Although the distinction between AMF and PMF is important, there is often an overlap in pathological features that results in not all diagnostic criteria being met [2,5,11,12]. Another factor that makes diagnosis difficult is that ANAs and rheumatoid factors are not serologically specific to AMF [11]. In particular, cases of thrombocytopenia alone, as in the present report, are difficult to differentiate from ITP, and some cases have been reported that were initially misdiagnosed as ITP [13]. Therefore, immunological testing and bone marrow biopsy are essential to make an accurate diagnosis. In the present case, AMF was characterized by dry tap, increased rheumatoid factor, and progression of malaise and anemia during the clinical course, which is characteristic of the condition [2].

The mechanism by which AMF causes bone marrow fibrosis remains unclear. According to a report by Harrison et al., it has been hypothesized that in patients with AMF, TGF-β and substance P are produced from monocytes and CD4-positive cells in peripheral blood. Thus TGF-β and substance P levels become higher than in healthy individuals, resulting in myelofibrosis [14]. However, in our patient, TGF-β1 was within the reference range and did not decrease before or after treatment. Reports of more such cases may help to elucidate the mechanism of action.


This is an extremely rare case report describing the resolution of myelofibrosis after treatment with steroids for AMF secondary to Sjögren’s syndrome. Because AMF is often accompanied by an underlying collagen disease, careful immunological testing and bone marrow biopsy are crucial. The clinical significance of myelofibrosis in patients with AMF is not yet clear. The condition is probably underrecognized and needs further study.


1.. Tefferi A, Primary myelofibrosis: 2014 update on diagnosis, risk-stratification, and management: Am J Hematol, 2014; 89; 915-25

2.. Vergara-Lluri ME, Piatek CI, Pullarkat V, Autoimmune myelofibrosis: An update on morphologic features in 29 cases and review of the literature: Hum Pathol, 2014; 45; 2183-91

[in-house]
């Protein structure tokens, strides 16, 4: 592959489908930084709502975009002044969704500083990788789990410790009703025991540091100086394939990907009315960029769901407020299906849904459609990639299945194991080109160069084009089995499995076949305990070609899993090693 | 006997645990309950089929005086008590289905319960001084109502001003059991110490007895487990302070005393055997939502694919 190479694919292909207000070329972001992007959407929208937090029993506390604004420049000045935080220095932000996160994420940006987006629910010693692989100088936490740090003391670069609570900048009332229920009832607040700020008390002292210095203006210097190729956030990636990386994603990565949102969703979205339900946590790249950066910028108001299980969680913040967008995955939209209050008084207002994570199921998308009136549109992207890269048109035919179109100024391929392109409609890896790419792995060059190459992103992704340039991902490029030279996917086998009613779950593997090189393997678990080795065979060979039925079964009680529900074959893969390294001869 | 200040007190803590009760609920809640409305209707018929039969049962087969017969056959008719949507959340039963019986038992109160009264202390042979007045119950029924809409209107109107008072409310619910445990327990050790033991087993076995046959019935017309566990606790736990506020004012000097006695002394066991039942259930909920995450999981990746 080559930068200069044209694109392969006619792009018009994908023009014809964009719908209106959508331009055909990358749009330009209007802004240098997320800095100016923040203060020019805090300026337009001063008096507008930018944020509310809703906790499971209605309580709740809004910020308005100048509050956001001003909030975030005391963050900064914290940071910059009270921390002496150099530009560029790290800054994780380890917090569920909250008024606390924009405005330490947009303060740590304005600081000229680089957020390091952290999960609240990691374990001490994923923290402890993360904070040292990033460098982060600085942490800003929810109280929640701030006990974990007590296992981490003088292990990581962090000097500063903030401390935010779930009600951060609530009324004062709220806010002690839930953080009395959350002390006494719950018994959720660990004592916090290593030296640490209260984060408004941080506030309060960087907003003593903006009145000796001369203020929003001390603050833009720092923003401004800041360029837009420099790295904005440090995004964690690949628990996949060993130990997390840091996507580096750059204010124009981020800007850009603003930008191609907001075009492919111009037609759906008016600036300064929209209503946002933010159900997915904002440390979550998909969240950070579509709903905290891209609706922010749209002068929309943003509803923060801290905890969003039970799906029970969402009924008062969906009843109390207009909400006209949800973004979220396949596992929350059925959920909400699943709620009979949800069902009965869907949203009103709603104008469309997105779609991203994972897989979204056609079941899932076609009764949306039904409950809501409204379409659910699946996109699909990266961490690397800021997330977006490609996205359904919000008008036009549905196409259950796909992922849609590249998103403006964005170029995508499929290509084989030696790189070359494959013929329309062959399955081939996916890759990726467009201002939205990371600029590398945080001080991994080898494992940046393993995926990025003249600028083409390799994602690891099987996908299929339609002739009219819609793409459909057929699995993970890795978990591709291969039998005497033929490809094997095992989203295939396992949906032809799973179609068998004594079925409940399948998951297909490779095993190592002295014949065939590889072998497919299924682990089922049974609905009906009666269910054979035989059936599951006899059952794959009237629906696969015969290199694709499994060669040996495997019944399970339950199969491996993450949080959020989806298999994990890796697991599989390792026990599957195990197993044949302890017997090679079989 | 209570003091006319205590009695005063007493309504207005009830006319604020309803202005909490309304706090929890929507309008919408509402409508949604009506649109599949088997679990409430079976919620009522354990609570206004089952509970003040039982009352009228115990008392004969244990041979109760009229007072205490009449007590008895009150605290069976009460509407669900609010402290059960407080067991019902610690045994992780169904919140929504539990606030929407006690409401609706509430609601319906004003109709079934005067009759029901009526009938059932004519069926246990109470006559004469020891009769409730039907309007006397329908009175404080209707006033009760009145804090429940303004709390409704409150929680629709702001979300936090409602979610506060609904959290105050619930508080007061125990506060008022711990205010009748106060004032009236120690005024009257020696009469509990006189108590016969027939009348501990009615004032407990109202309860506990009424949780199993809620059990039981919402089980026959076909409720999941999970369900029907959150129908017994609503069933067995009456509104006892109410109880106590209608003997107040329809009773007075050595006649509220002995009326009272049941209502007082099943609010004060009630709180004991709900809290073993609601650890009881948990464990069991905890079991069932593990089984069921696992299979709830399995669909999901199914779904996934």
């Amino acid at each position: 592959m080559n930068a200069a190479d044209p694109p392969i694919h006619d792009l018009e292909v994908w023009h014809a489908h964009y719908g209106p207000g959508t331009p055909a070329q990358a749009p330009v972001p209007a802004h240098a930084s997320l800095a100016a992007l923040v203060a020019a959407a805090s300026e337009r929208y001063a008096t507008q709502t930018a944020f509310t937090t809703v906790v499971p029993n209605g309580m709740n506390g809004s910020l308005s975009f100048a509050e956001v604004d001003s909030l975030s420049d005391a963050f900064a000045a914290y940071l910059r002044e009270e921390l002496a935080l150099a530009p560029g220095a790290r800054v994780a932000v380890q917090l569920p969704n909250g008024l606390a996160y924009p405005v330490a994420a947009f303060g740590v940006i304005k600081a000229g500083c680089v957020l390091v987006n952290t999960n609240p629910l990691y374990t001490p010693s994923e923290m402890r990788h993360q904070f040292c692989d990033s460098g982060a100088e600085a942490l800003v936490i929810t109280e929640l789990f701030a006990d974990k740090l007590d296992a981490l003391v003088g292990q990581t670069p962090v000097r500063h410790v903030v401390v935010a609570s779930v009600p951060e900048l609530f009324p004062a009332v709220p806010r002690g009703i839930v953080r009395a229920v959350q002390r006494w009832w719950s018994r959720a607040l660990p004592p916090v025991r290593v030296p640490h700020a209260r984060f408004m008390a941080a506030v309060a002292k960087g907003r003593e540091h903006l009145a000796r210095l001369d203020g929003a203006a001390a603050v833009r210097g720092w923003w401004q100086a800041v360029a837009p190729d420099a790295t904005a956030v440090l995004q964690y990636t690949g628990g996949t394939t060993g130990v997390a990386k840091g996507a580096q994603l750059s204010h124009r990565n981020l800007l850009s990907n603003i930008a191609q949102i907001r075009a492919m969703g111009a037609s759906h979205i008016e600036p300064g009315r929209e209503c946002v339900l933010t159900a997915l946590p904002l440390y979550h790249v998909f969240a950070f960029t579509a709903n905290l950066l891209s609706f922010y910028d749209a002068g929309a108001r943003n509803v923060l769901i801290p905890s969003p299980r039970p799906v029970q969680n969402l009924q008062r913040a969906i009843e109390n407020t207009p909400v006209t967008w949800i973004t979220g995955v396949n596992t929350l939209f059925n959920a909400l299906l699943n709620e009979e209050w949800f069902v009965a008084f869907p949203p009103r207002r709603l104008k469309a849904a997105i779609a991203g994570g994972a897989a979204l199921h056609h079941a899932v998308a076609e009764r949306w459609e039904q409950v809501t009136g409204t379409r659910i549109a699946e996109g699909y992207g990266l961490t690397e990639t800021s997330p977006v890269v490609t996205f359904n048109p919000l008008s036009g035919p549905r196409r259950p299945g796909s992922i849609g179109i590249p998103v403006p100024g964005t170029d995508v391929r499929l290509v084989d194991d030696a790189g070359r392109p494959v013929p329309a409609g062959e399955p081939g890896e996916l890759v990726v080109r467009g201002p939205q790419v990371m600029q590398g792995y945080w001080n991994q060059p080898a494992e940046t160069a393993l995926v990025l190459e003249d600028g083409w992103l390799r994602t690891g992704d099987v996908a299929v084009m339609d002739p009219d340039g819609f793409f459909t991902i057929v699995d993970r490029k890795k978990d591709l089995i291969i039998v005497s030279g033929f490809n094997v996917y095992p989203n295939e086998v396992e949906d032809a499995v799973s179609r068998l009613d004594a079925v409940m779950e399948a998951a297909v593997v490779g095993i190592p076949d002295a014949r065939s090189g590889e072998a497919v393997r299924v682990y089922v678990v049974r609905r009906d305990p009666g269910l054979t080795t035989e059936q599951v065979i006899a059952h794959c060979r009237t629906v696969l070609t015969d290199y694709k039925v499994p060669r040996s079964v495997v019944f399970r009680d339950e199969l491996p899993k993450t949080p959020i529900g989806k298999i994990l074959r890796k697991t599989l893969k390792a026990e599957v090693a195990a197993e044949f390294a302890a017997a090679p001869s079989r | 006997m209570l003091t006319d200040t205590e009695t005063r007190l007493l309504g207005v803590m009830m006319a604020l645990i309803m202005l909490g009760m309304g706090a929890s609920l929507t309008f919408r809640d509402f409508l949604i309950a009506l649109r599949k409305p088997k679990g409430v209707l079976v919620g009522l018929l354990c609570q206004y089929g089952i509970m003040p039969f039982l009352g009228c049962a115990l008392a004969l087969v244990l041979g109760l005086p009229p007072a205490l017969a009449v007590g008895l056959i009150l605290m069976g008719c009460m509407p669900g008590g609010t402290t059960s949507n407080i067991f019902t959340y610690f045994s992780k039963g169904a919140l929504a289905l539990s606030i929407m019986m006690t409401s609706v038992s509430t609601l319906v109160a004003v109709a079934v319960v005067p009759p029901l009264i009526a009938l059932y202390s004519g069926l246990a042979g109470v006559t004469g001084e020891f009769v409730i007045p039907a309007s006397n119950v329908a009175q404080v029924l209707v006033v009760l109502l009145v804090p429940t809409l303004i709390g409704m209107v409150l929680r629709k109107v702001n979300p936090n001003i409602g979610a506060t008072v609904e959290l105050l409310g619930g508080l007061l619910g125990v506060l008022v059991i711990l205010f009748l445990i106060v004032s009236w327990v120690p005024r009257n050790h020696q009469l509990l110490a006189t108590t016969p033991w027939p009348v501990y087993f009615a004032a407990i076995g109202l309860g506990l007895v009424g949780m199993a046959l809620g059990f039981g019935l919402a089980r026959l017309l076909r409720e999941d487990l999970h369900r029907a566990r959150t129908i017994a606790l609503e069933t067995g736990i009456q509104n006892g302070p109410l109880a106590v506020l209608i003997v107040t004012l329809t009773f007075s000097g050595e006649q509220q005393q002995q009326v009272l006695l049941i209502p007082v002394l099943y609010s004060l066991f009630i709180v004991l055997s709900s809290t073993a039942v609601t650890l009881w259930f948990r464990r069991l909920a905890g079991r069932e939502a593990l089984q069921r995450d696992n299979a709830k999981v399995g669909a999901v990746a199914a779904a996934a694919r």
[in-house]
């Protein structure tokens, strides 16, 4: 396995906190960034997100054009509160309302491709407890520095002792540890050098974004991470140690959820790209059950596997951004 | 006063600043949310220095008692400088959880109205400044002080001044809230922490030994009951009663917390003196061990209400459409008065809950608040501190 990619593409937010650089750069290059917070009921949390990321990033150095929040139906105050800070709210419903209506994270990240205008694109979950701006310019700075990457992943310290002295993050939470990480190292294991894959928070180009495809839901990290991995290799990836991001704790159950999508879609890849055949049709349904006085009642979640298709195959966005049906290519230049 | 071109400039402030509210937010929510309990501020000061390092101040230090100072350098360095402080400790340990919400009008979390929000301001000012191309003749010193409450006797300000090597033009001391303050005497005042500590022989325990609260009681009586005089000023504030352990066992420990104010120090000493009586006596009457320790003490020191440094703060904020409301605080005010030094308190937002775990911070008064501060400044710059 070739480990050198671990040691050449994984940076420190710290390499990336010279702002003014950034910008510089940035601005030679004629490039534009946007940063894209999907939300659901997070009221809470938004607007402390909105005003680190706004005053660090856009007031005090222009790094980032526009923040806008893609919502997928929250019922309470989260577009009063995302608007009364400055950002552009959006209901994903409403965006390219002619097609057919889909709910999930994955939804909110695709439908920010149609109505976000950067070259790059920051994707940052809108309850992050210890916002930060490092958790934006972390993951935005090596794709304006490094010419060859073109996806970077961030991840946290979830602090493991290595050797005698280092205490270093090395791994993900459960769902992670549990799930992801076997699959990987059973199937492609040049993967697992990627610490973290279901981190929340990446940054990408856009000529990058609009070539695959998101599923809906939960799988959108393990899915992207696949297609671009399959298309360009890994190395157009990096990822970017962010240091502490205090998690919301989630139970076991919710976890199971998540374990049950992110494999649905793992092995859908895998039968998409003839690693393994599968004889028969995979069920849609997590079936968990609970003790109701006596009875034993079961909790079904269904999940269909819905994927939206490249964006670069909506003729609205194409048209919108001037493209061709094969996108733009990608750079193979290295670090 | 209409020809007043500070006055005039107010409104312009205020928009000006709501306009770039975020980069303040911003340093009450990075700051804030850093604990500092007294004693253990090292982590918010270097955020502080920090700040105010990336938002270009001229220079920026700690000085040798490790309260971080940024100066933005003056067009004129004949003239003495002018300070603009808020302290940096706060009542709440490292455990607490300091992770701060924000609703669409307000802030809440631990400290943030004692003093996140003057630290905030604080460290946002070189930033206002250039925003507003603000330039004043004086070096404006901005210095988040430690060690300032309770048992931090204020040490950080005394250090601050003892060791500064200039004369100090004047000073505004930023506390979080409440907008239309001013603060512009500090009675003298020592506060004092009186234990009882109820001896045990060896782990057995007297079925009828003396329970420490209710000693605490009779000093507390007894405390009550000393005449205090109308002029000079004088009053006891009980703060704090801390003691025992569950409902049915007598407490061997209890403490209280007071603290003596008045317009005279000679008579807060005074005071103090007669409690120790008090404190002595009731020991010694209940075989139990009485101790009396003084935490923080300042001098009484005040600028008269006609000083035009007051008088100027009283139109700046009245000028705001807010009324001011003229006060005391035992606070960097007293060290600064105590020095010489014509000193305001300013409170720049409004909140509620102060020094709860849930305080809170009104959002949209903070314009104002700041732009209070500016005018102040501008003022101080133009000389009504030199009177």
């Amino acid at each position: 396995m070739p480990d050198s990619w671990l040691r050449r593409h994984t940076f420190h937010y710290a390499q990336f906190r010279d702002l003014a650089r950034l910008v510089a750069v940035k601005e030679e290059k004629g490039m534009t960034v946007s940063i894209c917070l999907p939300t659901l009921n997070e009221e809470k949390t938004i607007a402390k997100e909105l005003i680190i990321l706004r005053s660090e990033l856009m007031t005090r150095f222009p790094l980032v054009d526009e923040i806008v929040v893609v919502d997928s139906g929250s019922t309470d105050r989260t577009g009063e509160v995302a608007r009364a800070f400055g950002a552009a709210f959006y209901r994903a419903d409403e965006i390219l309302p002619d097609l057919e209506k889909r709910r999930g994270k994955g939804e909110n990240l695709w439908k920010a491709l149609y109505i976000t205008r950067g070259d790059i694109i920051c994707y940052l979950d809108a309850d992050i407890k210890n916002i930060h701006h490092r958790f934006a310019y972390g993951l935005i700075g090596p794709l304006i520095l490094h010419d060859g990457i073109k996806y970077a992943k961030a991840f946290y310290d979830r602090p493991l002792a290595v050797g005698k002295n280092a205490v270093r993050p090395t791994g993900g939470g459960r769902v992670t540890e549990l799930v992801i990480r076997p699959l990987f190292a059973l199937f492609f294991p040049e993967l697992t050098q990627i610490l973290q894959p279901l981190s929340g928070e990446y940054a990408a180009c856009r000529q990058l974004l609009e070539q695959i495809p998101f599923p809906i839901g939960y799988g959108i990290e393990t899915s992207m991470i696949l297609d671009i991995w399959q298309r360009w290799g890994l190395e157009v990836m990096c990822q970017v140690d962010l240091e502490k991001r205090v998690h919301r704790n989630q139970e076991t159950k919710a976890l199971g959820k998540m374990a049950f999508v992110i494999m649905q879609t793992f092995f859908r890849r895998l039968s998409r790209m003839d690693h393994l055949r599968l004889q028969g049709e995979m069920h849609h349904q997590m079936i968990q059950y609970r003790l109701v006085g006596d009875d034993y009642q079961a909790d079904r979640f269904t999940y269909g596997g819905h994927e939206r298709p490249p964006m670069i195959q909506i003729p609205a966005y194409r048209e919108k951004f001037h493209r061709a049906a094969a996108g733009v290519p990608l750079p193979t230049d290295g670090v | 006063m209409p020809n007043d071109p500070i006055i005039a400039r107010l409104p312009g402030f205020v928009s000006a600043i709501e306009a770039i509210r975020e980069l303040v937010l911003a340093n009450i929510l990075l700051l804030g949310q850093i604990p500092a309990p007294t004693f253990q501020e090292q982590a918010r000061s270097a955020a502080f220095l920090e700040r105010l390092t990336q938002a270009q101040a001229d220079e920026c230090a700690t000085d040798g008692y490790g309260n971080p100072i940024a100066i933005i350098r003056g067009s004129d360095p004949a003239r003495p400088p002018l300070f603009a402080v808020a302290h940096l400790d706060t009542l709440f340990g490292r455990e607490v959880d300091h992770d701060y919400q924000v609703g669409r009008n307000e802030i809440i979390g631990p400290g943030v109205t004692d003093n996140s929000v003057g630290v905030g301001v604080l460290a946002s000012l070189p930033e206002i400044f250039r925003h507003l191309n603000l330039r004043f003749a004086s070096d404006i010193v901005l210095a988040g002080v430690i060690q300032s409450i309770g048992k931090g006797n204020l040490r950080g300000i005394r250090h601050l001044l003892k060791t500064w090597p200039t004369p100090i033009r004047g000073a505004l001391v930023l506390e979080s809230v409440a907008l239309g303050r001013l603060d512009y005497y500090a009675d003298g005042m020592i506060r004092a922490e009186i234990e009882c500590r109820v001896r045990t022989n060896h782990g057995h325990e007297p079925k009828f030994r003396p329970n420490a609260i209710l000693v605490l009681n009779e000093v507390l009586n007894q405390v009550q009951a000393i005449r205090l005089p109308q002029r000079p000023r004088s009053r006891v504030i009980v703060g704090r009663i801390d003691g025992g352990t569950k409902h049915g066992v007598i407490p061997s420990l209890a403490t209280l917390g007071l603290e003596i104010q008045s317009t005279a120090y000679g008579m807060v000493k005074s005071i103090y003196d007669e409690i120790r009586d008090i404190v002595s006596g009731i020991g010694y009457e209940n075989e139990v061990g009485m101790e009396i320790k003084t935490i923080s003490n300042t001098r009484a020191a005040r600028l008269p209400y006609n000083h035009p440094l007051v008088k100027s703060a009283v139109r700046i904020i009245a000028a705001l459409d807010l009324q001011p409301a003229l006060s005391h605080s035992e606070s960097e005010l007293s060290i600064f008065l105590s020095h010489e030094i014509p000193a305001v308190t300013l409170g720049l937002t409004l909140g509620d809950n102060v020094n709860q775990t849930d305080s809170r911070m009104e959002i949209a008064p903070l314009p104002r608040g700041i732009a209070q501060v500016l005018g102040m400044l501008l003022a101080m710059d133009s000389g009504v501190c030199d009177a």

3.. Koduri PR, Parvez M, Kaza S, Vanajakshi S, Autoimmune myelofibrosis in systemic lupus erythematosus report of two cases and review of the literature: Indian J Hematol Blood Transfus, 2016; 32; 368-73

4.. Marcellino B, El Jamal SM, Mascarenhas JO, Distinguishing autoimmune myelofibrosis from primary myelofibrosis: Clin Adv Hematol Oncol, 2018; 16; 619-26

5.. Bass RD, Pullarkat V, Feinstein DI, Pathology of autoimmune myelofibrosis. A report of three cases and a review of the literature: Am J Clin Pathol, 2001; 116; 211-16

6.. Paquette RL, Meshkinpour A, Rosen PJ, Autoimmune myelofibrosis. A steroid-responsive cause of bone marrow fibrosis associated with systemic lupus erythematosus: Medicine (Baltimore), 1994; 73; 145-52

7.. Gruson B, Brevet M, Vaida I, Myelofibrosis and cytopenia are not always malignant: Eur J Intern Med, 2006; 17; 136-37

8.. Marie I, Levesque H, Cailleux N, An uncommon association: Sjögren’s syndrome and autoimmune myelofibrosis: Rheumatology (Oxford), 1999; 38; 370-71

9.. Rizzi R, Pastore D, Liso A, Autoimmune myelofibrosis: Report of three cases and review of the literature: Leuk Lymphoma, 2004; 45; 561-66

10.. Takahashi T, Autoimmune myelofibrosis accompanied by Sjogren’s syndrome in a 47, XXX/46, XX mosaic woman: Intern Med, 2014; 53(7); 783-87

11.. Piatek CI, Vergara-Lluri ME, Pullarkat V, Autoimmune myelofibrosis: Clinical features, course, and outcome: Acta Haematol, 2017; 138; 129-37

12.. Pullarkat V, Bass RD, Gong JZ, Primary autoimmune myelofibrosis: Definition of a distinct clinicopathologic syndrome: Am J Hematol, 2003; 72; 8-12

13.. Hua J, Matayoshi S, Uchida T, Primary autoimmune myelofibrosis with severe thrombocytopenia mimicking immune thrombocytopenia: A case report: Mol Clin Oncol, 2016; 5; 789-91

14.. Harrison JS, Corcoran KE, Joshi D, Peripheral monocytes and CD4+ cells are potential sources for increased circulating levels of TGF-beta and substance P in autoimmune myelofibrosis: Am J Hematol, 2006; 81; 51-58


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American Journal of Case Reports eISSN: 1941-5923
American Journal of Case Reports eISSN: 1941-5923